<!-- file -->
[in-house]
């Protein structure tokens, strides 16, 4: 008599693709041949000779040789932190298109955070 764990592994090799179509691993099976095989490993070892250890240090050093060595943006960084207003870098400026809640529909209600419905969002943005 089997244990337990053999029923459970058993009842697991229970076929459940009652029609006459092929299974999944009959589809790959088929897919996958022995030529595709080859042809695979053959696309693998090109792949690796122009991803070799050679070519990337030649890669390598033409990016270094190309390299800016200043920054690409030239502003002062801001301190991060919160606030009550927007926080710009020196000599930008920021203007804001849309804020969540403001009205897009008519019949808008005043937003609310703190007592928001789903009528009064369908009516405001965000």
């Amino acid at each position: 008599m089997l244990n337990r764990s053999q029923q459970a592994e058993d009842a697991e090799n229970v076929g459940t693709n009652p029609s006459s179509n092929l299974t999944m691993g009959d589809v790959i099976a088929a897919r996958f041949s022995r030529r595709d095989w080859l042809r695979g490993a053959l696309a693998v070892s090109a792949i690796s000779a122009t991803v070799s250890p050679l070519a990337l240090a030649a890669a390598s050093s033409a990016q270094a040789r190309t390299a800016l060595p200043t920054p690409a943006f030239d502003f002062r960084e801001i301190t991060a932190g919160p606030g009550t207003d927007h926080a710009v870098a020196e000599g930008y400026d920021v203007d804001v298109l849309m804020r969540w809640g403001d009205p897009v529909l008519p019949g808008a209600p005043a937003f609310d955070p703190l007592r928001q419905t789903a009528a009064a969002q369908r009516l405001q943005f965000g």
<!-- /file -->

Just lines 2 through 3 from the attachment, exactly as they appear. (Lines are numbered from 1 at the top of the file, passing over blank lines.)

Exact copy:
């Protein structure tokens, strides 16, 4: 008599693709041949000779040789932190298109955070 764990592994090799179509691993099976095989490993070892250890240090050093060595943006960084207003870098400026809640529909209600419905969002943005 089997244990337990053999029923459970058993009842697991229970076929459940009652029609006459092929299974999944009959589809790959088929897919996958022995030529595709080859042809695979053959696309693998090109792949690796122009991803070799050679070519990337030649890669390598033409990016270094190309390299800016200043920054690409030239502003002062801001301190991060919160606030009550927007926080710009020196000599930008920021203007804001849309804020969540403001009205897009008519019949808008005043937003609310703190007592928001789903009528009064369908009516405001965000």
């Amino acid at each position: 008599m089997l244990n337990r764990s053999q029923q459970a592994e058993d009842a697991e090799n229970v076929g459940t693709n009652p029609s006459s179509n092929l299974t999944m691993g009959d589809v790959i099976a088929a897919r996958f041949s022995r030529r595709d095989w080859l042809r695979g490993a053959l696309a693998v070892s090109a792949i690796s000779a122009t991803v070799s250890p050679l070519a990337l240090a030649a890669a390598s050093s033409a990016q270094a040789r190309t390299a800016l060595p200043t920054p690409a943006f030239d502003f002062r960084e801001i301190t991060a932190g919160p606030g009550t207003d927007h926080a710009v870098a020196e000599g930008y400026d920021v203007d804001v298109l849309m804020r969540w809640g403001d009205p897009v529909l008519p019949g808008a209600p005043a937003f609310d955070p703190l007592r928001q419905t789903a009528a009064a969002q369908r009516l405001q943005f965000g």